تلفن: ۰۴۱۴۲۲۷۳۷۸۱
تلفن: ۰۹۲۱۶۴۲۶۳۸۴

دانلود رایگان مقاله انگلیسی تعیین کننده های داشتن قصد و نیت خرید به صورت حلال – امرالد ۲۰۱۷

عنوان فارسی: تعیین کننده های داشتن قصد و نیت خرید به صورت حلال: شواهدی از انگلستان
عنوان انگلیسی: Determinants of halal purchasing intentions: evidences from UK
تعداد صفحات مقاله انگلیسی : 38 تعداد صفحات ترجمه فارسی : ترجمه نشده
سال انتشار : 2017 نشریه : امرالد - Emerald
فرمت مقاله انگلیسی : PDF نوع مقاله : ISI
نوع نگارش : مقالات پژوهشی (تحقیقاتی) پایگاه : اسکوپوس
کد محصول : E10347 رفرنس : دارد
محتوای فایل : PDF حجم فایل : Kb 500
رشته های مرتبط با این مقاله: مدیریت
گرایش های مرتبط با این مقاله: بازاریابی، مدیریت بازرگانی
مجله: مجله بازاریابی اسلامی - Journal of Islamic Marketing
دانشگاه: Business Administration Department - Faculty of Commerce - Ain Shams University - Cairo - Egypt
کلمات کلیدی: مذهب اسلامی، قصد رفتار، غذای حلال، نظریه رفتار برنامه ریزی شده، انگلستان
doi یا شناسه دیجیتال: https://doi.org/10.1108/JIMA-02-2016-0013
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چکیده

Abstract

Purpose: This study aims to explore the perceptions of Arabian Muslim consumers about halal food products, and to investigate their behaviour towards halal-labelled food products in UK mainstream supermarkets using the Theory of Planned Behaviour (TPB). The role of Islamic religiosity and consumers’ confidence regarding the halal logo as moderating factors is investigated. Design/methodology/approach: Cross-sectional data were collected through distributed 400 questionnaires in Scotland, mainly to Muslim consumers who come from different Arabian countries and are currently living in Scotland. Findings: The results show that the TPB is a valid model for predicting Muslim consumers’ intention to purchase halal-labelled food products. The findings reveal that for consumers with high and low Islamic religiosity, subjective norms are the most influential determinants of their intention to purchase halal-labelled food products. Research limitations/implications: Limitations include the focus on only Arabian Muslim consumers within an ethnic minority population living in Scotland, and the use of convenience and snowball sampling. Practical implications: The findings could be useful for halal industry food makers to better serve their customers through sophisticated marketing strategies. Originality/value: This study extends understanding of consumers’ halal-labelled food purchasing behaviour using TPB to determining the rationales for purchasing halal foods from mainstream UK supermarkets. Unlike others studies, this study used Islamic religiosity instead of self-identity (being a Muslim) as a moderating factor.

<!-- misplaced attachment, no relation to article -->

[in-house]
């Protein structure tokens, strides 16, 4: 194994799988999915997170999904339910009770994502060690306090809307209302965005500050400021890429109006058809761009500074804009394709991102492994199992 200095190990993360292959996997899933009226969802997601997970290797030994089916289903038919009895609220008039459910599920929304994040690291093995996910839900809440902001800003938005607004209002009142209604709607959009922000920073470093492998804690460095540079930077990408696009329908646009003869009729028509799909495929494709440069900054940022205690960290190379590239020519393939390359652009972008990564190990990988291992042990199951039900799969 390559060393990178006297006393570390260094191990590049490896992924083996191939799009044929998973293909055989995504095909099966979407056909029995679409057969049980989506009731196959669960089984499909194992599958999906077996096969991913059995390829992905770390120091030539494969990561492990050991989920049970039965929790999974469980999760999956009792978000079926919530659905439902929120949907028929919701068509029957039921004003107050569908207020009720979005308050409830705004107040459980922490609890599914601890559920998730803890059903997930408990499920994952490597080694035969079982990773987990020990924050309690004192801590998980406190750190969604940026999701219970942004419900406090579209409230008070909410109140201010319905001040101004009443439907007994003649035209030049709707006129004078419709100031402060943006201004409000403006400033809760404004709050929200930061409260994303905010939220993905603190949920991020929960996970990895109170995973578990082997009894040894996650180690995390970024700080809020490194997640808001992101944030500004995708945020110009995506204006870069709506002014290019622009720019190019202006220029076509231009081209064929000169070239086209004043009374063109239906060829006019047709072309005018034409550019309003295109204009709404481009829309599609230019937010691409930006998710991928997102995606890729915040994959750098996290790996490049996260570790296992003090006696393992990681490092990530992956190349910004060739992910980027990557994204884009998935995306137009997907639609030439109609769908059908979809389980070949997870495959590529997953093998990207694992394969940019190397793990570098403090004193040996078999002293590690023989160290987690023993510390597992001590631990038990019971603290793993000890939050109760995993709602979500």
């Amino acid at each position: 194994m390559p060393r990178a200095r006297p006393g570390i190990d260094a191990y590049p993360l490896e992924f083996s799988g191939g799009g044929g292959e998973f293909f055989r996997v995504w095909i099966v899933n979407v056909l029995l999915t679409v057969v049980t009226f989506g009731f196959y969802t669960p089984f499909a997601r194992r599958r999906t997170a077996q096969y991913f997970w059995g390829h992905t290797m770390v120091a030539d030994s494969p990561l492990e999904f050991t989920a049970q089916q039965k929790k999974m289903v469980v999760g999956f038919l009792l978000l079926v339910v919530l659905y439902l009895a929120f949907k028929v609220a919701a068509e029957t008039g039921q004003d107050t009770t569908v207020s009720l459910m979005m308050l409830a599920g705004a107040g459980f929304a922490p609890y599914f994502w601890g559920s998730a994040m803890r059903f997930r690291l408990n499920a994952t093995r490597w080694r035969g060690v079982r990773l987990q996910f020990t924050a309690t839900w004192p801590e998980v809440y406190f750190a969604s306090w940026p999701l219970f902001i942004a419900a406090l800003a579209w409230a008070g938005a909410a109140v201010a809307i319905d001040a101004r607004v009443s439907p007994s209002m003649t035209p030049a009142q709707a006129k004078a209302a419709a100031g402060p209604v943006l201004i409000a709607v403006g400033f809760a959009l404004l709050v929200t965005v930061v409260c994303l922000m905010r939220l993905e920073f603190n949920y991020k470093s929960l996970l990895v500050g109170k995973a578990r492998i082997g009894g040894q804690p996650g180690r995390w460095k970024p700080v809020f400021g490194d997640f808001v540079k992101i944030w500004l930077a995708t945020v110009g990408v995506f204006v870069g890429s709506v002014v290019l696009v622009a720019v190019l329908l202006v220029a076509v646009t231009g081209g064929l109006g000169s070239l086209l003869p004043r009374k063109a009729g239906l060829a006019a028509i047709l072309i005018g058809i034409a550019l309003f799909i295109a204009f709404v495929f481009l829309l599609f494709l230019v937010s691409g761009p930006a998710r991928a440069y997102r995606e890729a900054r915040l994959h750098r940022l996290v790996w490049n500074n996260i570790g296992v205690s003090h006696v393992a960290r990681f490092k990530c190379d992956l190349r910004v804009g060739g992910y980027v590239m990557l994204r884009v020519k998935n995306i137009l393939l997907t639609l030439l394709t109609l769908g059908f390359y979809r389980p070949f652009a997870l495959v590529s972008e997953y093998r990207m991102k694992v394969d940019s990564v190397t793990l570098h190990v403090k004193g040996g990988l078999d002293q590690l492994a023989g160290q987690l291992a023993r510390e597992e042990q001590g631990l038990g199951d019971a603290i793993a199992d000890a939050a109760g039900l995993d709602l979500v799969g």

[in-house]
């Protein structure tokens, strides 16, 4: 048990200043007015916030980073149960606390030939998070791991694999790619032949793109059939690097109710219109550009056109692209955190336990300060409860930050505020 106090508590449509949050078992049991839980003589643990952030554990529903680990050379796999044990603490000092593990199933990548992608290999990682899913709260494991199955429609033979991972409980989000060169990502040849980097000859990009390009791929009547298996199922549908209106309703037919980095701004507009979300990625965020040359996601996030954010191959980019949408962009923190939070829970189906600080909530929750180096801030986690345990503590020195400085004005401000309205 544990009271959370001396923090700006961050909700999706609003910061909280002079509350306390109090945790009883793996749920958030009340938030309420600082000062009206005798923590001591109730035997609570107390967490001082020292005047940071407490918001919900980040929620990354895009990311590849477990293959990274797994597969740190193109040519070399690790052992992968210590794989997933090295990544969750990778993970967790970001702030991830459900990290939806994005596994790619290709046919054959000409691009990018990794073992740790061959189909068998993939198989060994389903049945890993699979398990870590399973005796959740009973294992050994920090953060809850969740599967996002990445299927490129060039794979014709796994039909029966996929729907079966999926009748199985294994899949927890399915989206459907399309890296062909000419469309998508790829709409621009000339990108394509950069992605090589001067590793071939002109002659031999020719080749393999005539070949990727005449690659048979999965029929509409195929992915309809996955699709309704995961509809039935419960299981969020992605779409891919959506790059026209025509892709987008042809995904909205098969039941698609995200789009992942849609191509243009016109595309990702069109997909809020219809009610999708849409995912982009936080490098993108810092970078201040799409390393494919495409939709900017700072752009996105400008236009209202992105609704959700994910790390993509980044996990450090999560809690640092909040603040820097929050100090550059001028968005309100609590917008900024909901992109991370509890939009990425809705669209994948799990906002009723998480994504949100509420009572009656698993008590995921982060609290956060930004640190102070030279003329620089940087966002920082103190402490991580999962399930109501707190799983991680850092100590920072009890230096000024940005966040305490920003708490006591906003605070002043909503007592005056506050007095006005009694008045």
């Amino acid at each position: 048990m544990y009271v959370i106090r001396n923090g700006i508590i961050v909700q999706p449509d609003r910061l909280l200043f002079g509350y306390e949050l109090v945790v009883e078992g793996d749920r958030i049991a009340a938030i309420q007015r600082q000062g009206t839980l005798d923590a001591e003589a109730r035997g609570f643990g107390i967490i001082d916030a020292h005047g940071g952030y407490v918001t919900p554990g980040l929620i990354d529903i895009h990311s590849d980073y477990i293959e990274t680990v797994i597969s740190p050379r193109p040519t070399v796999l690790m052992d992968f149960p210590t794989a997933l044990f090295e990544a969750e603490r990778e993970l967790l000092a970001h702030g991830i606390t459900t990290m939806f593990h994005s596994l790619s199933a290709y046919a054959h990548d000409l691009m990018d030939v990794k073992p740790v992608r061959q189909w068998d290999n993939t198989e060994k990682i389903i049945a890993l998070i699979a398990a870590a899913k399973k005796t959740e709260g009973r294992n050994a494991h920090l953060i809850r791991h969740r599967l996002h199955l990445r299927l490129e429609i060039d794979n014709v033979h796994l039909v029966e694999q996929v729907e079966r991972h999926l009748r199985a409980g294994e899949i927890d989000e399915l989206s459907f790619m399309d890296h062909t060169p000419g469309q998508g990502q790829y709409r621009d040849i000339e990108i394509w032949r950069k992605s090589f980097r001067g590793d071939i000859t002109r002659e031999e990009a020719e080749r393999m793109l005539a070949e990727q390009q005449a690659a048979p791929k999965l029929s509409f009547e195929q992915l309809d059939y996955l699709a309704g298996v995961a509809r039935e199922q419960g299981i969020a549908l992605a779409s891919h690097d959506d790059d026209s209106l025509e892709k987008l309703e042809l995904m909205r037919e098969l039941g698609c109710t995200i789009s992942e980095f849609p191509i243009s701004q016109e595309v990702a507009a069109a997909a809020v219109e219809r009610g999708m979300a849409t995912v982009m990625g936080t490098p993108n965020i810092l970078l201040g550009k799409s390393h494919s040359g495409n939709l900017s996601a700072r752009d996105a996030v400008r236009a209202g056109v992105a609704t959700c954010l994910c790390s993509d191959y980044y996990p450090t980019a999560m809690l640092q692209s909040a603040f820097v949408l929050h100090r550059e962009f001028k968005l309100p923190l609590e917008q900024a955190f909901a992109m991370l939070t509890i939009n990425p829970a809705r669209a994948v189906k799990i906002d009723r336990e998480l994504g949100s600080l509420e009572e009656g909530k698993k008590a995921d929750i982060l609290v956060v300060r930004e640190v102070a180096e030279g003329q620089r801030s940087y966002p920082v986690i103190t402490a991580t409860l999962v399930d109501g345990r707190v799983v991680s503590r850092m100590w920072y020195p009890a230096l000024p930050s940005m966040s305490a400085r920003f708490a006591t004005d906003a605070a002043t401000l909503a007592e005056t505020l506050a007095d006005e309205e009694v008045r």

نتیجه گیری

Discussion and conclusion

As the number of halal-labelled food products increases in the UK marketplace, understanding the determinants of Muslim consumers’ willingness to purchase halal-labelled food products from UK mainstream supermarket chains becomes more important for both academics and practitioners. The major objective of this study was to explore Muslim consumers’ perceptions, attitudes and consumption of halal-labelled food products in mainstream UK supermarkets, specifically in Scotland, using TPB. The findings show that Muslim consumers’ perceptions about the safety and health implications of halal-labelled food products in UK mainstream supermarkets have a significant and positive influence on their attitude towards those food products. These findings are consistent with those of Jusmaliani and Nasution (2009), Widodo (2013) and Ambali and Bakar (2013). More specifically, Muslim consumers’ perceptions of health implications have the greatest impact on their attitudes towards halal-labelled food compared to their perceptions about safety. Aligned with Wilson and Liu (2010), who reported that Muslims perceive health as having a strong spiritual component, including basics of fatalism. In general, consumers appear to put greater emphasis on hygienic and healthy food compared to what has been cited in most studies (Ahmed, 2008; Michaelidou and Hassan 2008; Ambali and Bakar, 2013; Shaari et al., 2013; Teng, 2013; Widodo, 2013). In the halal context, Muslim consumers insist on knowing the source of their food and ensuring that it is free from any haram and impure ingredients to prevent disease and to maintain their health. Moreover, concerns exist about the processing or manufacturing of food, which should follow essential steps to comply with the many requirements of Islamic law and of good manufacturing practices (Ambali and Bakar, 2013). Thus, Muslims devote considerable time to checking food-packaging labels to ensure the food complies with Islamic law and hygiene requirements. This implies that consumers’ concerns regarding safety and health are pivotal determinants of their attitudes towards halal-labelled food in UK supermarkets.